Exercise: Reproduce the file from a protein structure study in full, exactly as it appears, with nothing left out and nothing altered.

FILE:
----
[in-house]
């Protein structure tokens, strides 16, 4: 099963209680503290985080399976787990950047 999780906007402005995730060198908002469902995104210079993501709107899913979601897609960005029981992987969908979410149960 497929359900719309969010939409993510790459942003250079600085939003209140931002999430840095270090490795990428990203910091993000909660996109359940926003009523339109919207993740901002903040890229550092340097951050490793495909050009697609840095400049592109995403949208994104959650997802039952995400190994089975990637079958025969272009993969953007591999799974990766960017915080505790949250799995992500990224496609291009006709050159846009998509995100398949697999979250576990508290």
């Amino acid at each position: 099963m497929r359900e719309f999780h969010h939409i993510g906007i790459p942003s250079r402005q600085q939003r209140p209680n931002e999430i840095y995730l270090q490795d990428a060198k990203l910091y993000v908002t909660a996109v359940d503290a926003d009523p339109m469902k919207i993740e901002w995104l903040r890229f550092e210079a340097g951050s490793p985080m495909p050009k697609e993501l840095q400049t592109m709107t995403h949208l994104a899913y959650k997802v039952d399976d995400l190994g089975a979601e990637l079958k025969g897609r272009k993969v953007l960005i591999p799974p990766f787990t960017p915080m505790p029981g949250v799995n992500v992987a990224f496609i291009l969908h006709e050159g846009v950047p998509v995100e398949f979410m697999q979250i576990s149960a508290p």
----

[in-house]
């Protein structure tokens, strides 16, 4: 099963209680503290985080399976787990950047 999780906007402005995730060198908002469902995104210079993501709107899913979601897609960005029981992987969908979410149960 497929359900719309969010939409993510790459942003250079600085939003209140931002999430840095270090490795990428990203910091993000909660996109359940926003009523339109919207993740901002903040890229550092340097951050490793495909050009697609840095400049592109995403949208994104959650997802039952995400190994089975990637079958025969272009993969953007591999799974990766960017915080505790949250799995992500990224496609291009006709050159846009998509995100398949697999979250576990508290």
């Amino acid at each position: 099963m497929r359900e719309f999780h969010h939409i993510g906007i790459p942003s250079r402005q600085q939003r209140p209680n931002e999430i840095y995730l270090q490795d990428a060198k990203l910091y993000v908002t909660a996109v359940d503290a926003d009523p339109m469902k919207i993740e901002w995104l903040r890229f550092e210079a340097g951050s490793p985080m495909p050009k697609e993501l840095q400049t592109m709107t995403h949208l994104a899913y959650k997802v039952d399976d995400l190994g089975a979601e990637l079958k025969g897609r272009k993969v953007l960005i591999p799974p990766f787990t960017p915080m505790p029981g949250v799995n992500v992987a990224f496609i291009l969908h006709e050159g846009v950047p998509v995100e398949f979410m697999q979250i576990s149960a508290p």